Mukesh Ambani-led Reliance Industries Ltd has come on board as an anchor limited partner (LP) for homegrown venture firm Kalaari Capital’s fourth fund, The Economic Times reported.
The development comes following reports that Reliance Industries’ Jio Platforms was finalising an investment of up to $200 million (around Rs 1,447 crore) in Kalaari Capital, throwing up concerns about possible conflict of interest.
Reliance Industries, in the past few years, has acquired some firms in which Kalaari Capital was an investor, including online furniture retailer Urban Ladder, lingerie retailer Zivame, edtech firm Embibe, and chatbot startup Haptik.
At least two parties, including private equity firm Warburg Pincus and Finland’s Huhtamäki Oyj, are in the race to acquire a controlling stake in folding carton manufacturer Parksons Packaging, The Economic Times reported.
A successful transaction could value Parksons Packaging at Rs 2,800-Rs 3,000 crore ($385-$412 million) and facilitate an exit for Kedaara Capital, which initially invested in the company in 2015.
Other private equity firms including Bain Capital and KKR were in the fray but did not make it to the final round of bidding, the report said, citing people.
Kedaara Capital had initially invested Rs 200 crore in the company for a 25% stake, which it picked up from ChrysCapital, another PE firm. Credit Suisse is running the sale process.
Green energy firm Mytrah Energy is exploring mergers with other companies to create a bigger entity ahead of a listing in the United States through a special purpose acquisition vehicle (SPAC), Mint reported.
The merger will see Mytrah Energy combine with companies having a portfolio of less than five gigawatts, the report said, citing people .
Mytrah Energy, based in Hyderabad, has been exploring the SPAC route for a listing following unsuccessful negotiations for a $750 million equity deal with private equity firm KKR.
Mytrah Energy had originally listed itself on the alternative investment market of the London Stock Exchange in 2010. It delisted itself in 2018. The development comes even as Goldman Sachs-backed ReNew Power goes ahead with plans to list itself via a SPAC.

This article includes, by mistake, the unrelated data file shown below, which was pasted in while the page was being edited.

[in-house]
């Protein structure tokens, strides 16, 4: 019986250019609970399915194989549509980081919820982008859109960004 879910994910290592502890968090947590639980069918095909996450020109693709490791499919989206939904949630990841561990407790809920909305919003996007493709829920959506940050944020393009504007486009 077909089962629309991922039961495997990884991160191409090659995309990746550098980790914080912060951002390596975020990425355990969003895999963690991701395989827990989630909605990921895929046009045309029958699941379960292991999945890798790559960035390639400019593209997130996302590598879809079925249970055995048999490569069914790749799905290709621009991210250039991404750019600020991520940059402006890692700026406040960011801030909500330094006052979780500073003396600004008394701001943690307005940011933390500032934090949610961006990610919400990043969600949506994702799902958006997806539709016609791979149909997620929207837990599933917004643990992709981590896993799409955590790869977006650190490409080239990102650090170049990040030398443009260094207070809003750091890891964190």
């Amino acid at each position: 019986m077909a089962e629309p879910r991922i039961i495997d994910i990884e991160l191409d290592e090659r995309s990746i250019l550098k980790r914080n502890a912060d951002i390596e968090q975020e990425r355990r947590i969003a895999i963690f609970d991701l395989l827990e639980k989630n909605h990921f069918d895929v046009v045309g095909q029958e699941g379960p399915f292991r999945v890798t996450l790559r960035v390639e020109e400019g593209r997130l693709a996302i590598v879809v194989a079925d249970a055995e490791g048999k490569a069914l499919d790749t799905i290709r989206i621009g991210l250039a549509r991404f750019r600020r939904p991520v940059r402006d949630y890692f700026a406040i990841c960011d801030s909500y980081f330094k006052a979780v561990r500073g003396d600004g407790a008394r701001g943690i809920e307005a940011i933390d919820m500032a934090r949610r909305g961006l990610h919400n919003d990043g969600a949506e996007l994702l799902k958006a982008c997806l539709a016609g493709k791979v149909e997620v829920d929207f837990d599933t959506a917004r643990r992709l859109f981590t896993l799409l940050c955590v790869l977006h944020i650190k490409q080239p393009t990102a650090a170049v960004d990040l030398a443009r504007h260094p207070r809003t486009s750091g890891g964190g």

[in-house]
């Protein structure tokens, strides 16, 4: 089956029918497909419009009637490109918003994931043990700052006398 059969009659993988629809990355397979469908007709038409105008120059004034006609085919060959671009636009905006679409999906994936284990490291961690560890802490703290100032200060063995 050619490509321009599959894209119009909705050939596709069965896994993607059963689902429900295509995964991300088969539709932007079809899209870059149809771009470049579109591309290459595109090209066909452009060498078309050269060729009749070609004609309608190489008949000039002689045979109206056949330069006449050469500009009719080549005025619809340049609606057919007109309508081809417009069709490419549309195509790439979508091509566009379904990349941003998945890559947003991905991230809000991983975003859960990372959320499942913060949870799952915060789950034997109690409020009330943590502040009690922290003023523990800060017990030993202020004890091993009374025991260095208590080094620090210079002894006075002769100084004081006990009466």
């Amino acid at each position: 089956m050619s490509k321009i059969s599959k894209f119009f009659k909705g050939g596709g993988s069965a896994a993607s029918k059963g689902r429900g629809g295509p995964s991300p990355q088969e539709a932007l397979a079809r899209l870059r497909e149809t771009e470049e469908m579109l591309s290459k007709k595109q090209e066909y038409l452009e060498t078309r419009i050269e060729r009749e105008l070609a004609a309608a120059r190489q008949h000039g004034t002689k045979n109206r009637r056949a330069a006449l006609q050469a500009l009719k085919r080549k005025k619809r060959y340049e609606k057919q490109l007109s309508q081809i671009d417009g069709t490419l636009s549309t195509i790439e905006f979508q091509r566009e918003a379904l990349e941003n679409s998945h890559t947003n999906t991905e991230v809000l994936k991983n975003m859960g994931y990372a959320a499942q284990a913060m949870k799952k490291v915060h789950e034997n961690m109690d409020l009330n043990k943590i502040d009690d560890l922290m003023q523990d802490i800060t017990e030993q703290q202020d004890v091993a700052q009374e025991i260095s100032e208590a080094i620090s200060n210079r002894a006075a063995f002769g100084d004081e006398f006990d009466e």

Companies including Walmart-owned Flipkart, Mastercard, PayU, and the National Bank for Agriculture and Rural Development (Nabard) will buy a 30% stake in the Tata Group-promoted company that will set up payments infrastructure to compete with the National Payments Corporation of India, The Economic Times reported.
The entity, Ferbine, will apply for a New Umbrella Entity licence from the Reserve Bank of India. These entities will be allowed to set up, manage, and operate retail payment systems in the country.
While Tata Group will own 40% in Ferbine, Airtel Digital, Mastercard and Nabard will hold a 10% stake each. A Flipkart subsidiary and PayU will each own a 5% stake, while HDFC Bank and Kotak Mahindra Bank will hold 9.99% in the entity, the report said, citing people.
This entity is competing with consortiums led by Reliance and Amazon.
Blume Ventures, an early-stage venture capital firm, has told Mint that it expects 10 to 12 of its portfolio companies to either go public or become unicorns over the next decade.
The development comes around a year after Blume marked the final close of its third fund at $102 million (Rs 715 crore), which made it the first homegrown venture capital firm to cross the milestone of $100 million in a single fund.
Per the Mint report, Blume Ventures in January this year announced the close of Fund 1X, which bought stakes in six portfolio firms from its first fund. These secondary transactions have allowed the VC investor to offer exits to LPs from that first fund, which was launched in 2011.
“With Fund 1 maturing, we were not keen to sell off our stakes in the portfolio and yet be able to deliver respectable exit outcomes within the fund life,” firm partner Ashish Fafadia said.